At the 2016 Detroit auto show, Acura rolled out its fantastical Precision concept car, previewing its future exterior design themes in an extreme form. The concept had an interior, but it was just as crazy as the exterior. At the 2016 Los Angeles auto show, Acura is showing something more production-ready (and, frankly, more relevant): the Acura Precision Concept, a vastly toned-down version of the concept car’s design with Acura’s new touchpad-based interface.
The seat buck includes some hardware lifted from the NSX sports car, including the steering wheel, the drive-mode selector knob, and the same insanely comfortable seats. The dual-layer dashboard design was previewed by the concept car but is rendered this time in more producible proportions and covered in black stitched leather. In front of the driver is a 12.3-inch screen that contains primary gauges and other driver-oriented content; on top of the dashboard is another 12.3-inch dual-zone wide infotainment screen.
The big news here is Acura’s new interface for the latter display, which is controlled by a slightly concave tray of switchgear nestled into a soft open-pore wood tray with a padded leather wrist rest beneath the center stack. The largest portion of the tray, measuring about three inches by two inches, is a slightly sunken touchpad that uses “absolute positioning” to align actions on the touchpad with those in the larger (left side) section of the screen. Touching it lightly with one finger navigates the screen, while pressing it makes a selection or an adjustment. To the right of the touchpad is smaller sunken section that controls the right side of the screen, on which a different app—say, for weather, notifications, or audio—can be viewed. Three hard buttons across the top include a “back” function, a home menu, and a button to switch between apps on the larger versus smaller sections of the screen. Sadly, no audio volume knob is in sight. Yet.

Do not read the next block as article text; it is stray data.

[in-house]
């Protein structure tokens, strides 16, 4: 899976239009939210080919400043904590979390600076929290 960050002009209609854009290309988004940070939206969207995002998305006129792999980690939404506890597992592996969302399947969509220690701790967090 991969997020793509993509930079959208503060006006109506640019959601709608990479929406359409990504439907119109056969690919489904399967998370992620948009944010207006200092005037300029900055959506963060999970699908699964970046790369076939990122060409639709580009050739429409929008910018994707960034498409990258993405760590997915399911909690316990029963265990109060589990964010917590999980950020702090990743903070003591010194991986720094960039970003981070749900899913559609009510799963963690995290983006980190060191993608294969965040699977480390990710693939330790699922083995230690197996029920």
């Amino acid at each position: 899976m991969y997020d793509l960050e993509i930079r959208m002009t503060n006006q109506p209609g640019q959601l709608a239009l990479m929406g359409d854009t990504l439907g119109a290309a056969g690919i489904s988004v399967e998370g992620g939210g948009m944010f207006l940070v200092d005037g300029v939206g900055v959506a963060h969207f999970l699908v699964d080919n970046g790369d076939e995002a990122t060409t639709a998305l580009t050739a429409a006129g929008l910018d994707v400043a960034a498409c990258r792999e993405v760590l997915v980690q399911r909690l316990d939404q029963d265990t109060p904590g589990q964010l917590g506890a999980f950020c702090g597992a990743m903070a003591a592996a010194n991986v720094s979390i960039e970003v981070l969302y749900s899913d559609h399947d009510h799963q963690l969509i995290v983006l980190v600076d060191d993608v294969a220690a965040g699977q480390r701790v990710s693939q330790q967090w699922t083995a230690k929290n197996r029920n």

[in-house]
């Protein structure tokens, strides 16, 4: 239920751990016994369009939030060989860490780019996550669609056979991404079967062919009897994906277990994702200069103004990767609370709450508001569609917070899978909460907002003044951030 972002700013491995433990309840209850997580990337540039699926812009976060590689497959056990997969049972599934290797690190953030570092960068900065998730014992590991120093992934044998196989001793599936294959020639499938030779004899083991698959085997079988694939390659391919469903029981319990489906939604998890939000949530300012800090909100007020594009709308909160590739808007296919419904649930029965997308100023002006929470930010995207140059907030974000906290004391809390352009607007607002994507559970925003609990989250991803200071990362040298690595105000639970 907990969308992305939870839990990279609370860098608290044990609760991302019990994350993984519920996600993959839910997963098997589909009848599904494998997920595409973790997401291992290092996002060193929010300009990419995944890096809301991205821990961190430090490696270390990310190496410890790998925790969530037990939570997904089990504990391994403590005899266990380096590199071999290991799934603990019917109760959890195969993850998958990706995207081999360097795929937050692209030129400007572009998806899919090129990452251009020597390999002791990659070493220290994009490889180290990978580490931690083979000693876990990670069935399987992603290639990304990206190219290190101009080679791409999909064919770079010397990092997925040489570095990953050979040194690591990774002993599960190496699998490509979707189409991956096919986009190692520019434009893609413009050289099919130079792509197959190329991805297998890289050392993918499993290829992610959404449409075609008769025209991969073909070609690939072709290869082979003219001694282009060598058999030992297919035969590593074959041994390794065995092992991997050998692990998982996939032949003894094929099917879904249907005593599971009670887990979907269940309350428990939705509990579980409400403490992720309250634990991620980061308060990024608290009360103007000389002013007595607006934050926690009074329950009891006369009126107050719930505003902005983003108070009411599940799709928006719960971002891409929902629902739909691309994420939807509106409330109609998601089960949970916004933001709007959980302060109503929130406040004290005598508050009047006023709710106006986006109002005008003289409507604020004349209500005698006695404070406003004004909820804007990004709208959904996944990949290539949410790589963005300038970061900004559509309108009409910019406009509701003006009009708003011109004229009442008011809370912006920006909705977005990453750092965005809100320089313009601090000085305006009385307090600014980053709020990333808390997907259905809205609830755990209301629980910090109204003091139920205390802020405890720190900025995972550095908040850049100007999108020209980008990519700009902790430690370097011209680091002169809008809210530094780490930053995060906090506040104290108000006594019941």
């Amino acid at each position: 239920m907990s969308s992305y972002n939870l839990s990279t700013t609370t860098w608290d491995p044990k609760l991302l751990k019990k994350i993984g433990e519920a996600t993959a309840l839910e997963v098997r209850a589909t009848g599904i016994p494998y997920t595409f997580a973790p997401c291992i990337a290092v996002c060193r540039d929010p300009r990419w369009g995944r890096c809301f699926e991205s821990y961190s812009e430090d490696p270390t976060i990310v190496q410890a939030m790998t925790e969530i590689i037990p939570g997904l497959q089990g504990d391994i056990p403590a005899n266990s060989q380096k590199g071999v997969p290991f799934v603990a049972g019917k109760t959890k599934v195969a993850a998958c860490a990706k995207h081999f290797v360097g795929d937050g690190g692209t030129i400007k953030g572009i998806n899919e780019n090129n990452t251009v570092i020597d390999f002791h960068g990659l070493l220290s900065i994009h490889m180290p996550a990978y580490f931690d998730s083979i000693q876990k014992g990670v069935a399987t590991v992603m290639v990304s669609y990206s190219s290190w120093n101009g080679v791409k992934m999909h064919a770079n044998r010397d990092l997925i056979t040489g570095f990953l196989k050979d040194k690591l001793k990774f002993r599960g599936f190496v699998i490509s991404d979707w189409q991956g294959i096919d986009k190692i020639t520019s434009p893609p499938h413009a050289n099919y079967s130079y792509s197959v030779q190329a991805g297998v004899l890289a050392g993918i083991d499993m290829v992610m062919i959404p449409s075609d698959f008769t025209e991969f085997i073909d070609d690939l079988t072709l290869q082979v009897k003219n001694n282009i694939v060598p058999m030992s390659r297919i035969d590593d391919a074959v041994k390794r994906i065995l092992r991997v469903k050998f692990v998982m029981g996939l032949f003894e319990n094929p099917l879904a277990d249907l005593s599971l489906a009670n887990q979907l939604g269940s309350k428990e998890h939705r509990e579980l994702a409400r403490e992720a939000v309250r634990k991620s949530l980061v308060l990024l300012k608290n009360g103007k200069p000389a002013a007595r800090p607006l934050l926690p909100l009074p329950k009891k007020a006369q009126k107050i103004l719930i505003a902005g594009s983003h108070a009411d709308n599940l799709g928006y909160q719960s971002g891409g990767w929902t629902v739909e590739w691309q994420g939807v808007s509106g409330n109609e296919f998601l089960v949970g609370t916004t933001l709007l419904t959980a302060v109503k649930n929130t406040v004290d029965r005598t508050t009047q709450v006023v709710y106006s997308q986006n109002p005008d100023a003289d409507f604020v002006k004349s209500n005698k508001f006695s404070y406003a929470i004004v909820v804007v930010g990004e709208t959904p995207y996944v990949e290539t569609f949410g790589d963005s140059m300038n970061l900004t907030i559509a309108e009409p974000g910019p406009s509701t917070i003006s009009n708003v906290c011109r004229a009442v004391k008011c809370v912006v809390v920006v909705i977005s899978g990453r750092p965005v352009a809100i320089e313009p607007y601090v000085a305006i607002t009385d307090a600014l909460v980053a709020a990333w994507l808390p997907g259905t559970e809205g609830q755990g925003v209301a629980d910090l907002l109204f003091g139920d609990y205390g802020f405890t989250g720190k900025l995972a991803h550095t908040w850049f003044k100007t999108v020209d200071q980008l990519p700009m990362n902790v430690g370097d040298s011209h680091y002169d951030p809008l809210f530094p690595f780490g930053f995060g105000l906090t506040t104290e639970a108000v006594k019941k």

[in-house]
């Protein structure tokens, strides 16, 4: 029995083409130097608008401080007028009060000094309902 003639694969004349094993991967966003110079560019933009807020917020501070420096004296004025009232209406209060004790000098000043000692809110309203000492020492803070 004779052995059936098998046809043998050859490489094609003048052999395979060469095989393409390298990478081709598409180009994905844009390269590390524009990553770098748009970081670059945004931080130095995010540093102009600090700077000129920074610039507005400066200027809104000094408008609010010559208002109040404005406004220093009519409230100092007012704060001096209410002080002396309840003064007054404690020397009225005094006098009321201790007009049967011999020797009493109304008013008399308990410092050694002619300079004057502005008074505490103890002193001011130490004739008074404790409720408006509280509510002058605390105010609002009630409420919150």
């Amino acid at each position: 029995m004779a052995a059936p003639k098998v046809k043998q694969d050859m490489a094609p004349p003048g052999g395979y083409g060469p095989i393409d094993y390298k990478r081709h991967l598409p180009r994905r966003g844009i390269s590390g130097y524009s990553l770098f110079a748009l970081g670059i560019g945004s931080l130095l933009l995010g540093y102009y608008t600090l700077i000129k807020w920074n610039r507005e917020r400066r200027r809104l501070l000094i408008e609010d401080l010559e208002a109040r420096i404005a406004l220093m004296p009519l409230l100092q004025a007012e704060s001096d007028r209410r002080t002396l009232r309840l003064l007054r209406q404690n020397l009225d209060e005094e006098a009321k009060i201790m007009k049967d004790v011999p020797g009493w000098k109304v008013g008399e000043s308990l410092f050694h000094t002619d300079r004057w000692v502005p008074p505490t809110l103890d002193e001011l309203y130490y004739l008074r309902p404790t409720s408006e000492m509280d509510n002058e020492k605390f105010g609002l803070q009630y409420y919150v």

We spent a fair amount of time poking around the system with the folks who designed it and found that it works fairly intuitively, certainly more effectively than Lexus’s clumsy Remote Touch interface. Other trick features of the Precision Cockpit include graphics and colors that change according to the chosen drive mode—white for Snow, blue for Comfort, Red for Sport, and Orange for Sport Plus. The display ahead of the driver uses what Acura calls a 3D engine to support a dynamic layout that shows other cars, objects, pedestrians, cyclists, and more. When autonomous driving becomes a thing in Acuras, it will be able to recognize other vehicles being driven in autonomous modes via vehicle-to-vehicle communications.
As Acura attempts to rejuvenate its image, we expect the company to take risks like this. At first blush, this ergonomic rethink appears to work pretty well and to set Acura apart from the crowd. We’ve certainly seen worse systems come out in recent years, and we look forward to seeing this one installed in a real car. When might that be? That’s anyone’s guess; all Acura said is that it will– appear sometime in the next few years.